Normally, with GcMAF treatment, serial Nagalase (or AMAS) levels will decrease over time. This tells us the treatment is working (i.e., a declining cancer cell population is making less Nagalase). If, however, the malignant tumor mass had achieved the “point of no return” before GcMAF therapy had been initiated, the Nagalase and AMAS levels might drop initially but eventually would continue rising, indicating the GcMAF-activated macrophages have not overcome the cancer, and that it continues to grow.

Copyright © 2010 Timothy J. Smith, M.D.
Comments X

Posting of comments is disabled unless you are logged in.

      About this comment system

      This site is using a contextual comment system to help us gather targeted feedback about the book. Instead of commenting on an entire chapter, you can leave comments on any indivdual "block" in the chapter. A "block" with comments looks like this:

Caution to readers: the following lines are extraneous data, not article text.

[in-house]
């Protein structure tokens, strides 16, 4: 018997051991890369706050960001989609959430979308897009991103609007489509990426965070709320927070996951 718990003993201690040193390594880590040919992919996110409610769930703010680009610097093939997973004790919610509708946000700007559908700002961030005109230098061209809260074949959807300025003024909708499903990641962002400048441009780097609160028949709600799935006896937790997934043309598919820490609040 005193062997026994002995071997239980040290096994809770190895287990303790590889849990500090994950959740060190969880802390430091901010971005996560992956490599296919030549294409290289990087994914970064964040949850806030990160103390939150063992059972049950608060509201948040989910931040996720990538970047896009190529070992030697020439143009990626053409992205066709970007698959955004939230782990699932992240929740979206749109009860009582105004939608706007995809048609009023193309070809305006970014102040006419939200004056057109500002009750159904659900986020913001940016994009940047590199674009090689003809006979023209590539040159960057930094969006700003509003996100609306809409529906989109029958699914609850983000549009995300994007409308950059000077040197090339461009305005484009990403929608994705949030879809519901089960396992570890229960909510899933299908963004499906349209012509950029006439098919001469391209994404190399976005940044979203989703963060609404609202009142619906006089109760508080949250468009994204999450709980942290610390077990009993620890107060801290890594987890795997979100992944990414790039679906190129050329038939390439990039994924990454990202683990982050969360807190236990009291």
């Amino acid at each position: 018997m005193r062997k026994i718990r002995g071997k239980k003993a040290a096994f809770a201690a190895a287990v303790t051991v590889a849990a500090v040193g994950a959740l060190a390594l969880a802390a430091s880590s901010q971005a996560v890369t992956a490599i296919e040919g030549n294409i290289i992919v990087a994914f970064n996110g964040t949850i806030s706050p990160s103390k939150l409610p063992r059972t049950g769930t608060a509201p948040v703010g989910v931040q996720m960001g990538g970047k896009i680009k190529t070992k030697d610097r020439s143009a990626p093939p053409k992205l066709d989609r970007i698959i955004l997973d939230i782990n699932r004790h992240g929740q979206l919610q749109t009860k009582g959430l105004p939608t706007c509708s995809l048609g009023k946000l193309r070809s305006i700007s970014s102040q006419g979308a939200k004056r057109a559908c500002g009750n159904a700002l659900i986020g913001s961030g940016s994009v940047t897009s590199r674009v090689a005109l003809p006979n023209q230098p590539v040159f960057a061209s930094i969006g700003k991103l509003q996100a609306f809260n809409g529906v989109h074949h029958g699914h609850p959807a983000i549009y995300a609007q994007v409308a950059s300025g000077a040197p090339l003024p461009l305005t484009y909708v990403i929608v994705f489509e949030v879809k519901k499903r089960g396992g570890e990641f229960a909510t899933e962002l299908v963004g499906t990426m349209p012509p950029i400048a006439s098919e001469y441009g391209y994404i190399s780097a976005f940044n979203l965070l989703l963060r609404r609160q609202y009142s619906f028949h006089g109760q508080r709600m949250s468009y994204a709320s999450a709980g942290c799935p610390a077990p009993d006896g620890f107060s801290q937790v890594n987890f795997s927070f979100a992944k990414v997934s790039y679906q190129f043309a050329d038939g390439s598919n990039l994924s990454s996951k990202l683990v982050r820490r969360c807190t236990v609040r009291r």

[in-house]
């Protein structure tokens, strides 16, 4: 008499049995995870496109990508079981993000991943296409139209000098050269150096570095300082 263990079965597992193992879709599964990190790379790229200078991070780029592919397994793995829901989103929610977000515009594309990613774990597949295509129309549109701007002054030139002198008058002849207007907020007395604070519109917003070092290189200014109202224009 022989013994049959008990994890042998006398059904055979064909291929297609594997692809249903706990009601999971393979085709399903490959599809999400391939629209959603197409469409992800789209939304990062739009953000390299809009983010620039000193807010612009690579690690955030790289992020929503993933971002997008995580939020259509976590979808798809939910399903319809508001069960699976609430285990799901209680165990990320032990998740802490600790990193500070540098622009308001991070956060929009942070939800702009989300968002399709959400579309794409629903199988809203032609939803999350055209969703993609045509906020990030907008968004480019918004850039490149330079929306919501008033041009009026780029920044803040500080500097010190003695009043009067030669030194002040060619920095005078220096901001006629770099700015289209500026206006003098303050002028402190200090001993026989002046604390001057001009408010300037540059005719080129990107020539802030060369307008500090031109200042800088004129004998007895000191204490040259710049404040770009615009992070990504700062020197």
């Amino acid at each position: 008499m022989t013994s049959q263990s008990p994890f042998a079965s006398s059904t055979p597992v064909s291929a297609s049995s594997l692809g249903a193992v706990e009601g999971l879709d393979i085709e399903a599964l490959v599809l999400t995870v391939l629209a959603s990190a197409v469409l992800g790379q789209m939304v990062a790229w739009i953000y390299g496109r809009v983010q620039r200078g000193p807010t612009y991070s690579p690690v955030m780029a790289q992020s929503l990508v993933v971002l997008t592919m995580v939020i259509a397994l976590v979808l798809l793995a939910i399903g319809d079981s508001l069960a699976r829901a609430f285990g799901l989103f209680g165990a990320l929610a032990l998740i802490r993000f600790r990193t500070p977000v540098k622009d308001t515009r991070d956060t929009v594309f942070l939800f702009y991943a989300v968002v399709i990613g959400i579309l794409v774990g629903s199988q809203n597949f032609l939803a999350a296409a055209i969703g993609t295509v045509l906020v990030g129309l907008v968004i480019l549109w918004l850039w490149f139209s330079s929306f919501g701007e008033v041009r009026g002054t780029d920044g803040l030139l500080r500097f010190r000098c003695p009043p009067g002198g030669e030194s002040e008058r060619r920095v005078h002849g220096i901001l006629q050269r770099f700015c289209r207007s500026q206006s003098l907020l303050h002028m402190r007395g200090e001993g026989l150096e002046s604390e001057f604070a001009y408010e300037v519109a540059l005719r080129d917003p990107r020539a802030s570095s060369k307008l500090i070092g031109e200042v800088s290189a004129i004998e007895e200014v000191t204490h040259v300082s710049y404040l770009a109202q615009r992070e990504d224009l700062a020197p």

A "block" is a paragraph, list item, code sample, or other small chunk of content. It'll get highlighted when you select it:

      To post a comment on a block, just click in the gutter next to the bit you want to comment on:

      As we edit the book, we'll review everyone's comments and roll them into a future version of the book. We'll mark reviewed comments with a little checkmark:

      Please make sure to leave a full name (and not a nickname or screenname) if you'd like your contributions acknowledged in print.

      Many, many thanks to Jack Slocum; the inspiration and much of the code for the comment system comes from Jack's blog, and this site couldn't have been built without his wonderful YAHOO.ext library. Thanks also to Yahoo for YUI itself.